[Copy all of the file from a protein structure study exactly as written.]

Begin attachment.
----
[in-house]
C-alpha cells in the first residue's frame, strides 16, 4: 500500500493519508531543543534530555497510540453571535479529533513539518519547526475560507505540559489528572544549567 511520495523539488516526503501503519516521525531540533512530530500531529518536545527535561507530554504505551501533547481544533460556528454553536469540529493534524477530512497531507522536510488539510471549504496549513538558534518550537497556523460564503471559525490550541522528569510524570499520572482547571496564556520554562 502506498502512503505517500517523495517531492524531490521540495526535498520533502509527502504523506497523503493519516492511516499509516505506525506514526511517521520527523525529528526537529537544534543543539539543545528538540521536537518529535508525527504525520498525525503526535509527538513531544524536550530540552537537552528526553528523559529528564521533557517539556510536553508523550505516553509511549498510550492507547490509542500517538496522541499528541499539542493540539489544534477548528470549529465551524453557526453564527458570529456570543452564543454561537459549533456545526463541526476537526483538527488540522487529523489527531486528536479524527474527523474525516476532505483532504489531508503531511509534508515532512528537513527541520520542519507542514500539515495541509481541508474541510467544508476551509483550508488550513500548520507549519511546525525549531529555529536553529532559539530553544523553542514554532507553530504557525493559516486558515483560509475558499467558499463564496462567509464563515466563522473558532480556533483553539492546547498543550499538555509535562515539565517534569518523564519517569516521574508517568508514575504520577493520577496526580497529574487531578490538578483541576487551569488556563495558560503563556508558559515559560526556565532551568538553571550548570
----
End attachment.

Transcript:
[in-house]
C-alpha cells in the first residue's frame, strides 16, 4: 500500500493519508531543543534530555497510540453571535479529533513539518519547526475560507505540559489528572544549567 511520495523539488516526503501503519516521525531540533512530530500531529518536545527535561507530554504505551501533547481544533460556528454553536469540529493534524477530512497531507522536510488539510471549504496549513538558534518550537497556523460564503471559525490550541522528569510524570499520572482547571496564556520554562 502506498502512503505517500517523495517531492524531490521540495526535498520533502509527502504523506497523503493519516492511516499509516505506525506514526511517521520527523525529528526537529537544534543543539539543545528538540521536537518529535508525527504525520498525525503526535509527538513531544524536550530540552537537552528526553528523559529528564521533557517539556510536553508523550505516553509511549498510550492507547490509542500517538496522541499528541499539542493540539489544534477548528470549529465551524453557526453564527458570529456570543452564543454561537459549533456545526463541526476537526483538527488540522487529523489527531486528536479524527474527523474525516476532505483532504489531508503531511509534508515532512528537513527541520520542519507542514500539515495541509481541508474541510467544508476551509483550508488550513500548520507549519511546525525549531529555529536553529532559539530553544523553542514554532507553530504557525493559516486558515483560509475558499467558499463564496462567509464563515466563522473558532480556533483553539492546547498543550499538555509535562515539565517534569518523564519517569516521574508517568508514575504520577493520577496526580497529574487531578490538578483541576487551569488556563495558560503563556508558559515559560526556565532551568538553571550548570